College might have been different. But many of his peers remained the same: largely apathetic towards apartheid.

“They knew things had to change,” Switzer said. “But most of them benefited off of [it].”

Switzer and a few of his classmates attended apartheid protests, which were frequently shut down by military gunpoint. But other peers still believed that colonized countries were “lucky to have the colonizing country there to teach them civilization.”

As soon as Switzer finished college, though, new South African naturalization laws forced him to enlist in the military.

These dates mark important shifts in Switzer’s life. Moving played a big role in his childhood (Made on Canva). (Grace Turney)

“I left [South Africa] the day I was supposed to go to basic training,” Switzer said. “I would have had to go fight to preserve apartheid, which was something I couldn’t morally condone.”

Switzer moved to Houston and took the first job he could find: spray blasting and spray painting.
Once he got state residency, he worked nights at UPS and went to school during the day to get his teaching certification.

“I thought that with all my life lessons, I could do it better than the way I was taught,” Switzer said. “I’ve seen most of the good and bad this world has to offer.”

He started at McReynolds Middle School, next taught at Lamar High School for three years and then taught World Cultures at Pin Oak Middle School in 2007, where he met Ann Linsley, Bellaire IB coordinator, beginning a 20-year-long friendship.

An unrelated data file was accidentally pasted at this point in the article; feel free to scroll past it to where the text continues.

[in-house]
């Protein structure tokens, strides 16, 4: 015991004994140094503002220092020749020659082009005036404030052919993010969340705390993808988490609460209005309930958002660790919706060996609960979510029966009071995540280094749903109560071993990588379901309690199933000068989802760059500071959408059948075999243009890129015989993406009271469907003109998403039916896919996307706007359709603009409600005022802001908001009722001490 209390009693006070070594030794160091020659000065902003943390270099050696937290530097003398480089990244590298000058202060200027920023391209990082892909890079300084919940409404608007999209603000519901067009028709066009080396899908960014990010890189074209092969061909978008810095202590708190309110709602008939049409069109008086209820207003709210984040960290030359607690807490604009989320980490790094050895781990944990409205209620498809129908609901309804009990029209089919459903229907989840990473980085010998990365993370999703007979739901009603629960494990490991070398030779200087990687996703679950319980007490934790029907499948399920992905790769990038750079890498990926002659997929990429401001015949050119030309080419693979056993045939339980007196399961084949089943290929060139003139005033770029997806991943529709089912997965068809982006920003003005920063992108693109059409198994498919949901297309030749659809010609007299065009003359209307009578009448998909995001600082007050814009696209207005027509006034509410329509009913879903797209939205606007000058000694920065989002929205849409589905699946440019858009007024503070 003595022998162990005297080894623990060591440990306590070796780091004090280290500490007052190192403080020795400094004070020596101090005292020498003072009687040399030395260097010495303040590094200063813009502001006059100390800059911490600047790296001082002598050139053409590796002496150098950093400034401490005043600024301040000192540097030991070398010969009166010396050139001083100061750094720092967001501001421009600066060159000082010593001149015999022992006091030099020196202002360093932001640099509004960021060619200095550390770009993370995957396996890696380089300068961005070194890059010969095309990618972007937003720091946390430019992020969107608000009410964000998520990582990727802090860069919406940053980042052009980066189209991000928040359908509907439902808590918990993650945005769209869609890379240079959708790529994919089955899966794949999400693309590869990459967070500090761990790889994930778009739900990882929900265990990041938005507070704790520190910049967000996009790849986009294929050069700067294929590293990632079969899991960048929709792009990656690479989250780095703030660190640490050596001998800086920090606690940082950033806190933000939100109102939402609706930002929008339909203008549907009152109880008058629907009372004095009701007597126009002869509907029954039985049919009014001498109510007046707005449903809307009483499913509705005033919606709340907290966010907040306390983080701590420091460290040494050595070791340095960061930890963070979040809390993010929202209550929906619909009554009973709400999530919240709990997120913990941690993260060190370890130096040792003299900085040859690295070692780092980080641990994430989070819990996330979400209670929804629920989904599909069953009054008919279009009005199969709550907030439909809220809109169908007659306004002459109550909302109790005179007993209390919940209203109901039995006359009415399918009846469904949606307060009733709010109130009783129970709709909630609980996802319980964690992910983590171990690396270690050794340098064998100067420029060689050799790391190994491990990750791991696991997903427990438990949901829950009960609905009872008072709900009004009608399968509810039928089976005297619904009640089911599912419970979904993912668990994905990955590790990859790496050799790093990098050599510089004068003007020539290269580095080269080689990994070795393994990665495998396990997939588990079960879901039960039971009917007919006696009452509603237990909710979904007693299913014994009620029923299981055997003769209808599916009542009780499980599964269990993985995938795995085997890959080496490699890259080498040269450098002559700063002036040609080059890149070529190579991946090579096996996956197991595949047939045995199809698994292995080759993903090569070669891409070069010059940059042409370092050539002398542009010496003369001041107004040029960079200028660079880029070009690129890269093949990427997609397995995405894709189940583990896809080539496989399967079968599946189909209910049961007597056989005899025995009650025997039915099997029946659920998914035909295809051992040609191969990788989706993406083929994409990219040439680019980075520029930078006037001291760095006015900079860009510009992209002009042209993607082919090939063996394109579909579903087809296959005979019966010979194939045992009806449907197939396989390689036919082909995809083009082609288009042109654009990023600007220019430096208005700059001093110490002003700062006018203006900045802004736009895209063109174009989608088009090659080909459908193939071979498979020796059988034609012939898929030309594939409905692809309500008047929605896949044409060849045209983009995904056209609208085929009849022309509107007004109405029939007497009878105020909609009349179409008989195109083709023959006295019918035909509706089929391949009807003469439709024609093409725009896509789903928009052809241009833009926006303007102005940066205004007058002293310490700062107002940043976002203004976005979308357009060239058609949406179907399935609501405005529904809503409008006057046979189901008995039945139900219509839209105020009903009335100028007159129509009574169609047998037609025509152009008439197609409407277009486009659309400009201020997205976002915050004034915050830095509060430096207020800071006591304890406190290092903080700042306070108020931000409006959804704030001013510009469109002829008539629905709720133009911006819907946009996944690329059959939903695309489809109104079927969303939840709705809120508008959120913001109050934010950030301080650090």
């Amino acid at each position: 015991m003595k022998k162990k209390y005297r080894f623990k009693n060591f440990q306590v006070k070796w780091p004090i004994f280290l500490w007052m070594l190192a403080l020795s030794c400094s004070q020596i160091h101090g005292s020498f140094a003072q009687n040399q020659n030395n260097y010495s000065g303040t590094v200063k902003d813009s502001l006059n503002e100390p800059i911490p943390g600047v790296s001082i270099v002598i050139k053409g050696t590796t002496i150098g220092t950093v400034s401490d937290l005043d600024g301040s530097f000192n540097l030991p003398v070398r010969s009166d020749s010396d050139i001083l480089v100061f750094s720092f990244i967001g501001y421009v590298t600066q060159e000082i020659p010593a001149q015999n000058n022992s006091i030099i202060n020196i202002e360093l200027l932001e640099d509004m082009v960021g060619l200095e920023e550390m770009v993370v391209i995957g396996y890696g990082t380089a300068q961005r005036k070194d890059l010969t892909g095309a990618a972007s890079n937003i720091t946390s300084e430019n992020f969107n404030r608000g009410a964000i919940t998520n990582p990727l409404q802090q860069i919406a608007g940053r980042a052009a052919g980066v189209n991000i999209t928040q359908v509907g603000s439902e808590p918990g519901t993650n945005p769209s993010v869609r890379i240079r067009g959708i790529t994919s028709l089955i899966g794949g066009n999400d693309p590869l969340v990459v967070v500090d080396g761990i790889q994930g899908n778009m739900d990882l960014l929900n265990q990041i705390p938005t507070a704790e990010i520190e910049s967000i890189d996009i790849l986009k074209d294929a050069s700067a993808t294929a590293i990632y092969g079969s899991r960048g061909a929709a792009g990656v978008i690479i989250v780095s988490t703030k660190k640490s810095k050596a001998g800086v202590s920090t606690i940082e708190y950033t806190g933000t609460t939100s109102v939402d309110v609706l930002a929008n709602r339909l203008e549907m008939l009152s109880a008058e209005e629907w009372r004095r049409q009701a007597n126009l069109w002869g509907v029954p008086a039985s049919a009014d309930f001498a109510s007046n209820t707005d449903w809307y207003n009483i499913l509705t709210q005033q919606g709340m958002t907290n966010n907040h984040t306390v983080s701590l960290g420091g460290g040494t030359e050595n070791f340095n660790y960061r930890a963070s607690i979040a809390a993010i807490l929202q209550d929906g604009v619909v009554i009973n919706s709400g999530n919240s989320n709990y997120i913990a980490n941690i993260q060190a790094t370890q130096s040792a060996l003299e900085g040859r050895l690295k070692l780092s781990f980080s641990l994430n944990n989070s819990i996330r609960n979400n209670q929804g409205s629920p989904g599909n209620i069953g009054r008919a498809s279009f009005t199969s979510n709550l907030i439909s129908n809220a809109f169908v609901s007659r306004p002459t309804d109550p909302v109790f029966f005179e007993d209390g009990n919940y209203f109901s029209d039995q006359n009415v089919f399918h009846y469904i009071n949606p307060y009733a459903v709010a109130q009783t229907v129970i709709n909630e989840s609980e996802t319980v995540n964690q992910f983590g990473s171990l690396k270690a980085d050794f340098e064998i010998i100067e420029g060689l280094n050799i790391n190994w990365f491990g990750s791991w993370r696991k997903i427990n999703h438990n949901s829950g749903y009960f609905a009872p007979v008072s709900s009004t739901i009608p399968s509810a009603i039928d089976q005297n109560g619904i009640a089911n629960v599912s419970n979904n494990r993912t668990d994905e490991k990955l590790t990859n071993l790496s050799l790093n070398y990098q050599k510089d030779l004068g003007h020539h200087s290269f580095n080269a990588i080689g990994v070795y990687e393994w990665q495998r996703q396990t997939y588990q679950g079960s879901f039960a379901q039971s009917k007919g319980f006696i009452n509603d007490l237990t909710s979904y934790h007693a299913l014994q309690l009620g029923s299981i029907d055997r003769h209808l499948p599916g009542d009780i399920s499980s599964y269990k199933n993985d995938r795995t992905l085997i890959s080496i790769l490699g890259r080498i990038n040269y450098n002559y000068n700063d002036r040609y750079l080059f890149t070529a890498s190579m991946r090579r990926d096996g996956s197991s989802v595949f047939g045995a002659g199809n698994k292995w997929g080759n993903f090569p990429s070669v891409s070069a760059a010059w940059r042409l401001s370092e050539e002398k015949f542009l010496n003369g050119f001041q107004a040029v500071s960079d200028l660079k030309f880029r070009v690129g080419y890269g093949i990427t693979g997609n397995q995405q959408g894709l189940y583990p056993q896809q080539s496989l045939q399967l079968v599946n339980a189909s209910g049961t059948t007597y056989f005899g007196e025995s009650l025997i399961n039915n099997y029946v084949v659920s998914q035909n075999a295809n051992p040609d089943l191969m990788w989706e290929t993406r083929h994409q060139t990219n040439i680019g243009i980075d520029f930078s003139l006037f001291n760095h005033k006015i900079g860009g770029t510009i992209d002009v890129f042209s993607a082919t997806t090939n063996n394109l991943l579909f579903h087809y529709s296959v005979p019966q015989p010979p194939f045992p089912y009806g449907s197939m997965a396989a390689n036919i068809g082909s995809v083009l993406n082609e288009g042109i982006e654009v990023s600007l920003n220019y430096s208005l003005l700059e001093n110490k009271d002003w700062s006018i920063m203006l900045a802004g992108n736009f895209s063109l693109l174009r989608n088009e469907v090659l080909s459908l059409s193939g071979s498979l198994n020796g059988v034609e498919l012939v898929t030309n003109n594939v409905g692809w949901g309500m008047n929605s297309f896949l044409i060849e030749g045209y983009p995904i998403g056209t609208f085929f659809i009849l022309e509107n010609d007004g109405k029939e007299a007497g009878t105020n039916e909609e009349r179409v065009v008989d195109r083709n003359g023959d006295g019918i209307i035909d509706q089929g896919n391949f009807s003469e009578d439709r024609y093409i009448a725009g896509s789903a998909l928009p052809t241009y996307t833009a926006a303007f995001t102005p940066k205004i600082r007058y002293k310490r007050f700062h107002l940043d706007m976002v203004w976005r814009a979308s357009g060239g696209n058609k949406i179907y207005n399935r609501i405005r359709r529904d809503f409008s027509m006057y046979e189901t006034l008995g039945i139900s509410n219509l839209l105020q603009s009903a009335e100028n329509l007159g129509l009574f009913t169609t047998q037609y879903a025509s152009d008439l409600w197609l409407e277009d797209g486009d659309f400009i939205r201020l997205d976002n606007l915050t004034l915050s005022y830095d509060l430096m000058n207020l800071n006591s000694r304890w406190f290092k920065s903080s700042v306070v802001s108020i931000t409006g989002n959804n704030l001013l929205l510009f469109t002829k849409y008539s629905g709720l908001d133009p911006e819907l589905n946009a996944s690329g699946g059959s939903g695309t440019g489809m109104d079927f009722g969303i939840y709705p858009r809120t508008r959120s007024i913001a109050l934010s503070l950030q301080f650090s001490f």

“He makes you think,” Linsley said. “He makes the students think, challenges them on what they think and why they think what they do.”

He’s probably my favorite teacher I’ve ever had.

— Carlo Masciangelo

When Switzer was ready for a change in 2022, Linsley recruited him to fill the recently vacated Theory of Knowledge position, which he would teach in conjunction with ninth grade geography. Theory of Knowledge, an IB required class, emphasizes developing critical thinking to evaluate both what students know and how they know it.

To be able to have somebody with those kinds of skill backgrounds was incredibly important, according to Linsley.

”He has the criteria and the credentials to be able to teach the Theory of Knowledge class the way it needs to be done to bring out that depth of thinking and analytical development,” Linsley said.

At Bellaire, Switzer reconnected with many of his former students, including senior Carlo Masciangelo who took his world cultures class in 6th grade.

“Mr. Switzer always kept it real with me,” Masciangelo said. “He’s probably my favorite teacher I’ve ever had. Every time I walked into his class, it felt brighter than all the other classrooms.”

Masciangelo said that Switzer was one of the only teachers he enjoyed.

“I was very engaged,” Masciangelo said. “When I walked in there, it’s like something in my brain just clicked, and I was like, ‘I can’t wait to listen to this guy in class.’”

Switzer believes that teaching is not about the income: it’s about encouraging students like Masciangelo.

“You don’t really go into teaching for monetary gain or even a good pat on the back because you’re not going to get either,” Switzer said.

“You do it for the kids.”

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    Clementine BehelferNov 4, 2023 at 9:45 am

    Such an interesting story!

  • E

    Emma XiaoOct 5, 2023 at 8:16 am

    A phenomenal story!